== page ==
Minister for Finance Michael Noonan has described a €1.24bn discrepancy in the costings in Fianna Fáil's election manifesto as “Fianna Fáil’s black hole of Calcutta”, writes Conor McMorrow of RTÉ’s Political Staff.
“We have a situation of Fianna Fáil on the road making it up as they go along and I don't think they are yet fit to be restored to government,” he said.
He was speaking this afternoon as he has launched a new online income calculator, which will show how every worker would be better off under Fine Gael’s plans to make work pay and abolish the USC.
He said that there had been various black holes, adding: “This is Fianna Fáil's black hole of Calcutta as they have taken the resources that are available and allocated all of them.”
He said the party had factored in the costings of the Lansdowne Road Agreement but had not allowed for anything beyond 2018. He added that the black hole was €1.24bn.
“They are either being deceptive or incompetent,” said the minister.
“We have a situation of Fianna Fáil on the road making it up as they go along and I don’t think they are yet fit to be restored to government.”
On the Universal Social Charge, Mr Noonan said: “Everyone agrees that the recovery is in place but it has not reached every home in the country. We will do that by abolishing the USC by 2020.”
He said that high personal taxes were bad for job creation and economic growth and that is why Fine Gael would abolish the USC.
Minister of State Simon Harris showed examples on the new online calculator of how Fine Gael’s policies would help taxpayers have more money in their pockets.
On his finance portfolio, Mr Noonan said: “You can’t stand still in managing an economy.
“There are a lot of Chicken Licken economists who say the sky is always going to fall in. If you believe the sky is going to fall in you will be totally paralysed and you won't do anything.”
He said that as minister, he had to identify the risk, put a number on it and then plan for the country based on an assessment of risk.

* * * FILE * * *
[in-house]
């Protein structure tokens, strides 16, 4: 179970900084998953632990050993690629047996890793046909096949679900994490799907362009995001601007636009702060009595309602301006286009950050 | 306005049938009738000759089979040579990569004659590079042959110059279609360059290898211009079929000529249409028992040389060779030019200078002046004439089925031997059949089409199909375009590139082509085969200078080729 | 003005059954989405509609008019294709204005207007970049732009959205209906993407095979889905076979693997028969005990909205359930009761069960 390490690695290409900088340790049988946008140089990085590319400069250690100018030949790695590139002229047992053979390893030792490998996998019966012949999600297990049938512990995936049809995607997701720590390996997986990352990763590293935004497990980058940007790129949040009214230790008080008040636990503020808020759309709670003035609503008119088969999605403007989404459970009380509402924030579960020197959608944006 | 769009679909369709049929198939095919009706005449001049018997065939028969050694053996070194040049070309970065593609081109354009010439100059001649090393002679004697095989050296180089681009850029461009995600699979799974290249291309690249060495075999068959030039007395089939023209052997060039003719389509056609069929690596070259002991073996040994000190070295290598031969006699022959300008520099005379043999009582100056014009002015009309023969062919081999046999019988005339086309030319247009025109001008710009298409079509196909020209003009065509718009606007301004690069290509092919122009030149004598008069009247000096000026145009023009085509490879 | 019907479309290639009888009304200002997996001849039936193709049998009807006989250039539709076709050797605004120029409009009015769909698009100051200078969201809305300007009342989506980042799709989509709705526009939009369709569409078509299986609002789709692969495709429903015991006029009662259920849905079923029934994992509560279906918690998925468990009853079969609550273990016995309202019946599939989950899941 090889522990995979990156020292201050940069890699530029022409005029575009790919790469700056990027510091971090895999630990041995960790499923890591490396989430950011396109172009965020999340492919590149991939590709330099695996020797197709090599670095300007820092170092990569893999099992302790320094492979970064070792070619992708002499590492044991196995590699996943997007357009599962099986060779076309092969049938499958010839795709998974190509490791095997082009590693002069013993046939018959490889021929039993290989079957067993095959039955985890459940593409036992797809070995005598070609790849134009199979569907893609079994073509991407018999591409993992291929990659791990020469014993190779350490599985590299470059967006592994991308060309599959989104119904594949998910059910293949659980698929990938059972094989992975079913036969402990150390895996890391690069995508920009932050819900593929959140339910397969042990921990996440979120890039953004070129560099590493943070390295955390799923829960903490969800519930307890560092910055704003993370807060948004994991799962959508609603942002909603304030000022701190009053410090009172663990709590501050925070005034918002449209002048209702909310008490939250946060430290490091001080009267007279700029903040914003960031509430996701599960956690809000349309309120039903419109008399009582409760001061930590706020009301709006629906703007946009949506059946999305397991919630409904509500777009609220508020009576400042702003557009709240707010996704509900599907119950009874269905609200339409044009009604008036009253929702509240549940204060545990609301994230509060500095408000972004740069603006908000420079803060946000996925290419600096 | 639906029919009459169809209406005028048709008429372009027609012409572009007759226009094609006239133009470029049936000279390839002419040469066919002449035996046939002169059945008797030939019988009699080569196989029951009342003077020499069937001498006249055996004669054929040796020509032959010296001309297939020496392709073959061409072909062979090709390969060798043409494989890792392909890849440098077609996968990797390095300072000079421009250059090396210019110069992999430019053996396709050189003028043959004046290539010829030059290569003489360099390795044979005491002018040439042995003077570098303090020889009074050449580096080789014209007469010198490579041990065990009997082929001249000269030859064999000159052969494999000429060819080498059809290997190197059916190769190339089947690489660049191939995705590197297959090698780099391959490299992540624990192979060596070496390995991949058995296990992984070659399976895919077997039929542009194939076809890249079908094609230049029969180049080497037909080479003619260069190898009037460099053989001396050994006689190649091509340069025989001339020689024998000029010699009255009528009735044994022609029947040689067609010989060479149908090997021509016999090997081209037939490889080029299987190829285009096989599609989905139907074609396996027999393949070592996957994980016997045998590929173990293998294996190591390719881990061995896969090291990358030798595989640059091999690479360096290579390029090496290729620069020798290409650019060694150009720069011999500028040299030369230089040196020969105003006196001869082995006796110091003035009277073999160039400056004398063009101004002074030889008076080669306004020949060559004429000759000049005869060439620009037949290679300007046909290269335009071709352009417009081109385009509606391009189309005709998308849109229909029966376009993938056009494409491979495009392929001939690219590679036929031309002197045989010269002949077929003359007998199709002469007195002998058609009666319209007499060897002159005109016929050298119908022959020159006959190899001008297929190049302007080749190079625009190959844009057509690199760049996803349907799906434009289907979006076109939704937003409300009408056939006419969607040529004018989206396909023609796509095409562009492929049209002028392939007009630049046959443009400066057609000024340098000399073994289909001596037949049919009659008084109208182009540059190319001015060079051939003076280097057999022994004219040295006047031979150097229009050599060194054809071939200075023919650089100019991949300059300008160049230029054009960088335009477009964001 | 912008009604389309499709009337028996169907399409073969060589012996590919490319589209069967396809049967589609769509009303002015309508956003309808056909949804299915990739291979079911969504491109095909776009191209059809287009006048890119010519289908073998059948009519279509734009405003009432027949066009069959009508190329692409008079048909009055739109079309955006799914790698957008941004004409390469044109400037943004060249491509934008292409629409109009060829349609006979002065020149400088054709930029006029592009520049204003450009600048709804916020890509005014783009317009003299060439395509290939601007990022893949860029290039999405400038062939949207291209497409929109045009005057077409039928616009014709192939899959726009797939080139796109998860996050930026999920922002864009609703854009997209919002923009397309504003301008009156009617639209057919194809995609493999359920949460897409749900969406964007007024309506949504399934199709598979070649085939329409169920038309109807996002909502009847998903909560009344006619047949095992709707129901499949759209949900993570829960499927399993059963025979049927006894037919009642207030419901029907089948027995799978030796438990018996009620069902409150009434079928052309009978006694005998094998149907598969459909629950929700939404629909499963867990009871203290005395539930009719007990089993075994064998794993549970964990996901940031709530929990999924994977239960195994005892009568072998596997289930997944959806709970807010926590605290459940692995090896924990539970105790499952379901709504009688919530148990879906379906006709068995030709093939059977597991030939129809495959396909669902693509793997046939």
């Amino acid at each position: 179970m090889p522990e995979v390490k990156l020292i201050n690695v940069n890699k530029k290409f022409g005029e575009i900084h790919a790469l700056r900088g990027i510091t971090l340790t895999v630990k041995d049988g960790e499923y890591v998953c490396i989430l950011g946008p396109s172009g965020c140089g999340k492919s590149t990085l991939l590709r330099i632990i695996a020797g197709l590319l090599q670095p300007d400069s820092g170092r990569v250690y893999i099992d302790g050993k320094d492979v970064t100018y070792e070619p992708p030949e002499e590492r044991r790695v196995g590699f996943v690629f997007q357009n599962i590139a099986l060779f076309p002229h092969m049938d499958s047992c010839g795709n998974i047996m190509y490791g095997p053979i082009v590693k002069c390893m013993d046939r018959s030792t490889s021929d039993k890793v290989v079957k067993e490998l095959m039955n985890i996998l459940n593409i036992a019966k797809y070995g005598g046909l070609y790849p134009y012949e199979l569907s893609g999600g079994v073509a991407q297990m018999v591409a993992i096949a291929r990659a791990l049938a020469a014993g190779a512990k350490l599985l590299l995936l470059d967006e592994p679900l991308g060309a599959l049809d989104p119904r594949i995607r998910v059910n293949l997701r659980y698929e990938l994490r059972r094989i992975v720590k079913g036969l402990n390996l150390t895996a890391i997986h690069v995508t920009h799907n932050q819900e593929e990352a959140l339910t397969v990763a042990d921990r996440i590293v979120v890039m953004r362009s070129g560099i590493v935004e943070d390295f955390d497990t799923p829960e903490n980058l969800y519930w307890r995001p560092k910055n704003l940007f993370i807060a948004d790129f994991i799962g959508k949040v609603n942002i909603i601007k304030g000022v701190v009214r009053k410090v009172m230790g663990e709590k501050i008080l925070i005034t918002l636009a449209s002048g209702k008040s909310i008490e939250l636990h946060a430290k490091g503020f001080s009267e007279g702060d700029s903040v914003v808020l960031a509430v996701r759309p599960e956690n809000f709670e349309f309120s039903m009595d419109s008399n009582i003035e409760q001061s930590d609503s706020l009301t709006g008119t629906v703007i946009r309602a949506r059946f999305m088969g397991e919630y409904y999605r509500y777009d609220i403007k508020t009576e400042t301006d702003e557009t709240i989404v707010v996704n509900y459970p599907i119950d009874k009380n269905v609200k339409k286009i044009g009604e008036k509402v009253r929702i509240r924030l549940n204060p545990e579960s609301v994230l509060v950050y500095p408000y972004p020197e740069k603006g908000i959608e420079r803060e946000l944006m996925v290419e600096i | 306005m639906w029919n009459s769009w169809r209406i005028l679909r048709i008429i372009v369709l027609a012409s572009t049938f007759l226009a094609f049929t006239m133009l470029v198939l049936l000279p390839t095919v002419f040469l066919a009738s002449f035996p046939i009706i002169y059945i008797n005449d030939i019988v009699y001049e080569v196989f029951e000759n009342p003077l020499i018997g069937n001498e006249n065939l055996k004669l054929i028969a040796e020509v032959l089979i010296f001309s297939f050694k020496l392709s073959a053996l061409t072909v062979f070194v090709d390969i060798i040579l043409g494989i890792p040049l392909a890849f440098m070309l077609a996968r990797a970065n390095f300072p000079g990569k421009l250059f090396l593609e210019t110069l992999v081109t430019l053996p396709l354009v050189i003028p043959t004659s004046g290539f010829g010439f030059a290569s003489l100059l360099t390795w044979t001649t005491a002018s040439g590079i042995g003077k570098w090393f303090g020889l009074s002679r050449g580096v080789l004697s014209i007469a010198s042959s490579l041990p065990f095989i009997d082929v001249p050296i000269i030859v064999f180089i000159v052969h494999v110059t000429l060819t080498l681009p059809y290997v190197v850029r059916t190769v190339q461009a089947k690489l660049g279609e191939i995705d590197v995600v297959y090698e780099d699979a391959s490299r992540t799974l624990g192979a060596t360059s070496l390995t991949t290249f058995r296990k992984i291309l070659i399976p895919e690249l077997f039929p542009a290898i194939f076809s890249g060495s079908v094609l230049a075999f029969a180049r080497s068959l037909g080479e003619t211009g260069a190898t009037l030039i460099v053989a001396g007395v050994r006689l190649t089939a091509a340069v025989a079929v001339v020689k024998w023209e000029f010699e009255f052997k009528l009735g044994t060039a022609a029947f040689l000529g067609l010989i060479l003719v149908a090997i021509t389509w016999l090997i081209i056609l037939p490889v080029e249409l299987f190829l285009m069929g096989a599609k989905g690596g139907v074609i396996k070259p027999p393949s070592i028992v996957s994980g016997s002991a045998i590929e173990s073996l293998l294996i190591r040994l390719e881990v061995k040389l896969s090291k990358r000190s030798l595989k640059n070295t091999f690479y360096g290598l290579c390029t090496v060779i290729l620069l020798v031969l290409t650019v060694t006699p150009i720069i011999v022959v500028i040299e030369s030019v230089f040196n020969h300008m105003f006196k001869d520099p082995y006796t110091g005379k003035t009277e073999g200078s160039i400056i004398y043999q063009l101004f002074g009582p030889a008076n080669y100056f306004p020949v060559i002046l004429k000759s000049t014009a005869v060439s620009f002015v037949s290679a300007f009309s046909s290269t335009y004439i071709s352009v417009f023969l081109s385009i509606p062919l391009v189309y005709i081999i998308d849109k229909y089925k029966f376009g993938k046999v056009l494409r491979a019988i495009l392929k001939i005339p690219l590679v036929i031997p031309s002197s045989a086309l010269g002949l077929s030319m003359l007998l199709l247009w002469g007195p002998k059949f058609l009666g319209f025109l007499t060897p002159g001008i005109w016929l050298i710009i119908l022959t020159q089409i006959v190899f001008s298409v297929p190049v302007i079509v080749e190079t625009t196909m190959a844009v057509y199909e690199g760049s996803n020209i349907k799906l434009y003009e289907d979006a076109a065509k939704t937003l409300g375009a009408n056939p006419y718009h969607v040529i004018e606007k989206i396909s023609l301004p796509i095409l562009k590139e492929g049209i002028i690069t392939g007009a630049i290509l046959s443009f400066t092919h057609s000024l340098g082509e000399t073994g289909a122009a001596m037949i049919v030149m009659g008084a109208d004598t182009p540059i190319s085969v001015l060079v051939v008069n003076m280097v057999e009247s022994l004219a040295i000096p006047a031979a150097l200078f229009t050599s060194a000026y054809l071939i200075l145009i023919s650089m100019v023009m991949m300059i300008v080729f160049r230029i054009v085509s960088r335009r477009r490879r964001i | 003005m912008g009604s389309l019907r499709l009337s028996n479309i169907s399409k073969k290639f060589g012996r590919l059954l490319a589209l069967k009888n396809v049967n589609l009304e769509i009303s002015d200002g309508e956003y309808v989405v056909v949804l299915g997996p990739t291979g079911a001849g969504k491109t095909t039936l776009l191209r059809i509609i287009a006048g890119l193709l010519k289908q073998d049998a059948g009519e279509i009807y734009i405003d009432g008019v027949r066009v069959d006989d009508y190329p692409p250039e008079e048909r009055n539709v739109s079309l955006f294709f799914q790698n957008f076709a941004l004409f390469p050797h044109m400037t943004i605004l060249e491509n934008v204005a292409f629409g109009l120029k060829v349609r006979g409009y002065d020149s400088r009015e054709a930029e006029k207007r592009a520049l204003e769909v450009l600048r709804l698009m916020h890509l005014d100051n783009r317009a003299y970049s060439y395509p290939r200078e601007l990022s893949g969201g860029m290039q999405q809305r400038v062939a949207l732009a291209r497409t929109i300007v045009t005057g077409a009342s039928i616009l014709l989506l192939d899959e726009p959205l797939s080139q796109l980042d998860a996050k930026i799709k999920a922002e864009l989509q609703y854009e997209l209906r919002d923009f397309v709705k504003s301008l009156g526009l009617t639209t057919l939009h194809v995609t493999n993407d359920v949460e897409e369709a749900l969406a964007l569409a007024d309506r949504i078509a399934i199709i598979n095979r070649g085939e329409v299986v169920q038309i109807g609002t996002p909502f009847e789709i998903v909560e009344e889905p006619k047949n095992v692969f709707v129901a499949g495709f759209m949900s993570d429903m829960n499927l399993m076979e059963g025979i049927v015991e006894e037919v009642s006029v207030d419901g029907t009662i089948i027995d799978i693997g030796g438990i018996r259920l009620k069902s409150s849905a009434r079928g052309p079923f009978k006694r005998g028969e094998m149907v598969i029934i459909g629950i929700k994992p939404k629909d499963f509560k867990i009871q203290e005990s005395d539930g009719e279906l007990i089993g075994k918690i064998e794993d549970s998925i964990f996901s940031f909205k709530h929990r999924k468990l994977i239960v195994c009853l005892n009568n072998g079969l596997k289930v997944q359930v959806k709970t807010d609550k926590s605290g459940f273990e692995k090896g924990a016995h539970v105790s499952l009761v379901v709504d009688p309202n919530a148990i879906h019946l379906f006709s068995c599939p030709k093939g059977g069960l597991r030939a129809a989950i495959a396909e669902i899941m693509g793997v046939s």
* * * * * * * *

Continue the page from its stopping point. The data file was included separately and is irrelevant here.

Asked about his involvement in the campaign to date, he said: “We have had a plan about the participation of ministers and I have done three major interviews.”
And responding to an assertion by Sinn Féin finance spokesperson Pearse Doherty that the minister had under-calculated the cost of abolishing the USC by €500m, Mr Noonan said: “Pearse Doherty is wrong. There is no point in making an assertion without being able to prove it.
“Pearse’s problem is that he got his maths grinds, or wherever he learned his maths, at the Gerry Adams maths school.”
On healthcare, Mr Harris asked how Sinn Féin was going to attract more doctors here when the party was proposing a marginal tax rate that is about 15% higher than it is in the North.
Mr Noonan also criticised Sinn Féin’s proposals for changing the tax rates on pension contributions. He said that would involve heavy impositions on people on average incomes as well as those on over €100,000.
Mr Noonan added that Sinn Féin was pretending that tax changes would only apply to those on over €100,000. He asserted that under the Sinn Féin plan anyone on over €19,000 would continue to pay USC.
Mr Noonan said: “We are not into auction politics. Our total costs is about half the cost of what Fianna Fáil did in the five budgets before the crisis.”
On lighter matters, when asked if he regretted rolling out the red carpet for Donald Trump in May 2014, he said that he was asked by Shannon Airport officials to meet the US presidential candidate.
Asked if he would do it again for Mr Trump, Mr Noonan joked: “I suppose I'd have to if he was President.”